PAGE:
Are nuts the perfect snack?

Good fats avocado nuts olive oil

Nuts contain good amounts of protein, fibre and healthy fats and importantly NO SUGAR!

The high levels of protein in nuts help our body grow, heal and recover from the usual wear and tear as well as after exercise or illness.

Nuts are also high in fibre which helps keep our blood sugar levels steady and increase satiety, which makes them a great in-between meals snack to keep sugar and caffeine cravings away. Additionally, fibre in nuts is mostly soluble fibre that helps maintain intestinal transit and aids toxin elimination, reduces cholesterol levels and therefore helps maintain a healthy cardiovascular system. Nuts also contain some insoluble fibre which helps maintain healthy intestinal flora. We talked about the importance of maintaining a balanced gut in our blog last week.

Note however that nuts contain a high fat percentage which provides twice as many calories per gram as carbohydrates or proteins, so if you try to maintain your weight remember that a handful of nuts provides a 170Kcal. That’s twice as many as a medium apple but nuts will keep you fuller for longer because of their protein and fat content.

The FAT in NUTS….

• Nuts in general have a low levels of saturated fat which has been linked to cardiovascular disease.

• Some nuts have good levels of monounsaturated fats (as do olive oil and avocadoes) that help keep our arteries and heart healthy.

• Some nuts such as walnuts are quite high in polyunsaturated fats, mostly the essential omega-6 type that although necessary for growth and development and for maintaining brain function also can have a pro-inflammatory effect. Modern diets, rich in meat and animal products, processed foods and vegetable oils, can be too high in omega 6 versus the anti-inflammatory omega-fats find in oily fish, chia and flax seeds.


No, there are notable differences between nuts from the nutritional point of view.


Almonds and pistachios contain fewer calories and more protein than walnuts, cashews and hazelnuts. Almonds contain high levels of vitamin E that has antioxidant properties, calcium which helps to maintain strong bones and magnesium that contributes to optimal muscle function. Pistachios also provide good levels of potassium which helps regulate blood pressure.


A handful of almonds, for example, contains about 14g of fat, of which only 1 g is saturated fat, 10g is monosaturated fats (the same type as olive oil or avocado) and the rest is omega-6, which although necessary, in large amounts can promote inflammation.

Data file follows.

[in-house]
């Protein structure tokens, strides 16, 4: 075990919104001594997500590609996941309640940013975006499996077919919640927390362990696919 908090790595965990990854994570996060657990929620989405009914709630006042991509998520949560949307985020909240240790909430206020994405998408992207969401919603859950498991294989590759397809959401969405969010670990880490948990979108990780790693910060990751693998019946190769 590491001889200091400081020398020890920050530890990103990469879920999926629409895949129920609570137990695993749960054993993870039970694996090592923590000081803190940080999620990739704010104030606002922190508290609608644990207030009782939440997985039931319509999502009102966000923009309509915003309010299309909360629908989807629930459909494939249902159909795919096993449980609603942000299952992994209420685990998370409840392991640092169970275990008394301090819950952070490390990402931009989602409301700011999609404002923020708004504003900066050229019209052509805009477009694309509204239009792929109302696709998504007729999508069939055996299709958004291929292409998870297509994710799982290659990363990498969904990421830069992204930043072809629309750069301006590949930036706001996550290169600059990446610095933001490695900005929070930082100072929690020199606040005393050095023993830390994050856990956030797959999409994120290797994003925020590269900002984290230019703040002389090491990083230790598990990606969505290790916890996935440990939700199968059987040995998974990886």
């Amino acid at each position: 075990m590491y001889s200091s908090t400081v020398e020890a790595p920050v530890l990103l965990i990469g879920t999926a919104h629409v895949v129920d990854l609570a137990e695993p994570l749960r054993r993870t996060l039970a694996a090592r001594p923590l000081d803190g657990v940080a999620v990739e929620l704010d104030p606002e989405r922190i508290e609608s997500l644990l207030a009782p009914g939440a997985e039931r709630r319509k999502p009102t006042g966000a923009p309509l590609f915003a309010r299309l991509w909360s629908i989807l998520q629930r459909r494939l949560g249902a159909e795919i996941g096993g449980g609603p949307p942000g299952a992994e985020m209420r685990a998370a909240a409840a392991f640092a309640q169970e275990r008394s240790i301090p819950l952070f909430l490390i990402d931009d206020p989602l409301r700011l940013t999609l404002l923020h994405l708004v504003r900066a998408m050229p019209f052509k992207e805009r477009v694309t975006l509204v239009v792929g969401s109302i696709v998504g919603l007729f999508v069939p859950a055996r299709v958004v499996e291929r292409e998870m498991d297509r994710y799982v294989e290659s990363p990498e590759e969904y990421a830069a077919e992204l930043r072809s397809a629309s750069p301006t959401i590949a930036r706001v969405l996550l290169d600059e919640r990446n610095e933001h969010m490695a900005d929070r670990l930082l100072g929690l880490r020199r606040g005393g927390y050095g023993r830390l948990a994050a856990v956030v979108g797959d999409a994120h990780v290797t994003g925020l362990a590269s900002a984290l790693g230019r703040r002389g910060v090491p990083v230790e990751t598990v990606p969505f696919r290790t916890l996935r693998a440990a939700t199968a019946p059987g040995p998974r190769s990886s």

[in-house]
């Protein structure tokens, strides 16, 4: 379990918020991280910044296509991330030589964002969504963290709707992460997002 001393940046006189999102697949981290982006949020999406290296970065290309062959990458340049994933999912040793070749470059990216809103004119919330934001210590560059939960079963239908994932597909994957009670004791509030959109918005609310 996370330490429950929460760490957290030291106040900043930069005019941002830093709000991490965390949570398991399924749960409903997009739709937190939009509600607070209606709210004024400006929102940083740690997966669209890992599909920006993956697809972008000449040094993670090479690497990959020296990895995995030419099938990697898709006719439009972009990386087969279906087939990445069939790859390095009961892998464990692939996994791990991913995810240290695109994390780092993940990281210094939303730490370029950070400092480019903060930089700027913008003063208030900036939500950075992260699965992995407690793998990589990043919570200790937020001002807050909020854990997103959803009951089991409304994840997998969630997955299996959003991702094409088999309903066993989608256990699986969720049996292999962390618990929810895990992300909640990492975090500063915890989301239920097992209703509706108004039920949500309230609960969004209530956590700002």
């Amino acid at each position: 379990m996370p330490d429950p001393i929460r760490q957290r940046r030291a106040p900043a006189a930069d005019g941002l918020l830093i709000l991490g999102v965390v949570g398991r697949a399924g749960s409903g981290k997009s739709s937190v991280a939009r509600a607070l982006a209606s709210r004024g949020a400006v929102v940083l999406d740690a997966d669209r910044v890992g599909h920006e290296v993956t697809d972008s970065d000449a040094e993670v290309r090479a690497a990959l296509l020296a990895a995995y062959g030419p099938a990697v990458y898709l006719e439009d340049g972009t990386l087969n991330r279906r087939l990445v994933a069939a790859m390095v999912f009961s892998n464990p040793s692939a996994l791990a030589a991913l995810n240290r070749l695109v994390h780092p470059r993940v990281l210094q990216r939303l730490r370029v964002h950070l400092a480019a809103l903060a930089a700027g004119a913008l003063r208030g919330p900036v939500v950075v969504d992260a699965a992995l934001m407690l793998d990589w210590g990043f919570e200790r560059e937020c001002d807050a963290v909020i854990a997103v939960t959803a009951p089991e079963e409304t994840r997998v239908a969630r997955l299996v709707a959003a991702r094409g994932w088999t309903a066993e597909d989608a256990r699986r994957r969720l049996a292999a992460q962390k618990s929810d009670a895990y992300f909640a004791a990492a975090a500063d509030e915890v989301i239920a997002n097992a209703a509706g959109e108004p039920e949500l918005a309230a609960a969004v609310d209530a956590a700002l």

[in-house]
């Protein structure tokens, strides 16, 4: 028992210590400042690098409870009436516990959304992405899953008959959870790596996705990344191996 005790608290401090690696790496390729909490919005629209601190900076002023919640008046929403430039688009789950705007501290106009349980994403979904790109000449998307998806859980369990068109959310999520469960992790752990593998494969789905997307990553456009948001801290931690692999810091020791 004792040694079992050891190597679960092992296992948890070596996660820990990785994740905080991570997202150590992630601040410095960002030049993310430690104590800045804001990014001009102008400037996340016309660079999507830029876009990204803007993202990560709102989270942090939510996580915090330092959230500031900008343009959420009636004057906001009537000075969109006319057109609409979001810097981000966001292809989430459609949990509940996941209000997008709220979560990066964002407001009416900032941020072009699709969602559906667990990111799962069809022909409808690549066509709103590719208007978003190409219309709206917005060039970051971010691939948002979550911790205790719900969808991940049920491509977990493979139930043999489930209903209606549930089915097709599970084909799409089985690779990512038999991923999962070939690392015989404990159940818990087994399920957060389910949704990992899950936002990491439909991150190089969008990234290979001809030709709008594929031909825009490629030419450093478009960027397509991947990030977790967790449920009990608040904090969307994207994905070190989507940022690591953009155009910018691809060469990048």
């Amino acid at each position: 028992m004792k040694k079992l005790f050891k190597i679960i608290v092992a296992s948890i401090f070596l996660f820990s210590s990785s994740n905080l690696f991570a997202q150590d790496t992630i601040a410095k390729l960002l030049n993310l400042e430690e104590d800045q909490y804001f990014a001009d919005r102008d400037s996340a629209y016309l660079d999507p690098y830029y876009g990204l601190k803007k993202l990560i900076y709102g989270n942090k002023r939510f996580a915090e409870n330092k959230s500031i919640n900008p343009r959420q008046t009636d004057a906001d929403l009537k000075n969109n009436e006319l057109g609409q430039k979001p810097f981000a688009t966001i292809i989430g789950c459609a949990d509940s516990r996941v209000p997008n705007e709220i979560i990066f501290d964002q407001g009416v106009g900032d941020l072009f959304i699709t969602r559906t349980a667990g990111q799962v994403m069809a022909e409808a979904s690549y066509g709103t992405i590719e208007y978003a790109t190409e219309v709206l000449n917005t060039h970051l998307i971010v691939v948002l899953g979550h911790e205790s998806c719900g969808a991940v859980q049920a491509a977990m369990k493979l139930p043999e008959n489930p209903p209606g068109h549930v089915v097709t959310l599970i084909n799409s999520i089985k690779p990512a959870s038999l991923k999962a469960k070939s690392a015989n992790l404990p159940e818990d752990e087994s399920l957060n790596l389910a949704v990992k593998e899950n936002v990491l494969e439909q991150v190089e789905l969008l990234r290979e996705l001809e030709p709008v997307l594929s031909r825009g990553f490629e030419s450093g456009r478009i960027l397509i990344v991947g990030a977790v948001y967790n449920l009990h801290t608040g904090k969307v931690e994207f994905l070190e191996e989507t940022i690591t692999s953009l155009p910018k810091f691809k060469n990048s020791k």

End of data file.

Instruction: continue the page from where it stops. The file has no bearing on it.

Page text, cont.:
Walnuts contain fairly high levels of polyunsaturated fats, particularly omega-6, and fairly low amounts of monounsaturated fats. They also provide folic acid which plays an important role in the production of red blood cells, phosphorus which is needed to maintain bone structure and vitamin B6 that helps with protein metabolism.

Macadamia nuts, despite being high in calories due to their high fat content, provide generous amounts of heart-friendly mono-unsaturated fats and mot much saturated and polyunsaturated fats.


Almonds, pistachios and cashews contain between 5 and 6 grams of protein in every handful about the same amount as a 150g pot of plain yogurt. Macadamia and pecan nuts contain lower protein and higher fat levels.


Nuts contain phytic acid which binds to minerals such as calcium, zinc and magnesium preventing their absorption in the gut. Other foods high in phytic acid are legumes, whole grains and seeds. Diets too high in these foods can lead to deficiency of some essential minerals. But not everything is negative, phytic acid can act as an antioxidant and help regulate sugar levels in the blood.

What can we do to minimize the effects of phytic acid in the absorption of nutrients?

We can soak nuts for about 6 hours or overnight. Drain well and dry them in the oven at very low temperature (50C) for about 30 minutes. We can add some spices such as chili, cumin, cinnamon, etc to enhance their flavour. As for beans and pulses , you should always make them soak 8 hours before cooking them until nice and soft.

You can also eat nuts as snacks instead of as part of a meal to avoid interfering with the absorption of nutrients such as iron in red meat or zinc in shellfish. Or if you do eat them in salads, soups and other dishes, avoid mixing them with foods high in iron, zinc, magnesium (whole grains, broccoli, avocado) or calcium (dairy products) to avoid reduced absorption.

Summing up….nuts, yes please, but in moderation and choosing the right ones for you!

Nuts are a great snack and a good source of protein. But because they are high in phytic acid and high in calories I recommended eating them in moderation. Almonds are my favourite nuts because they are high in calcium, vitamin E and heart-friendly monounsaturated fats like macadamia nuts but with considerably less calories. I also love that you can enjoy your almonds as milk in your coffee (almonds have been put to soak and thus contains less phytic acid) or on toast as almond butter.

Next week we’ll talk about seeds….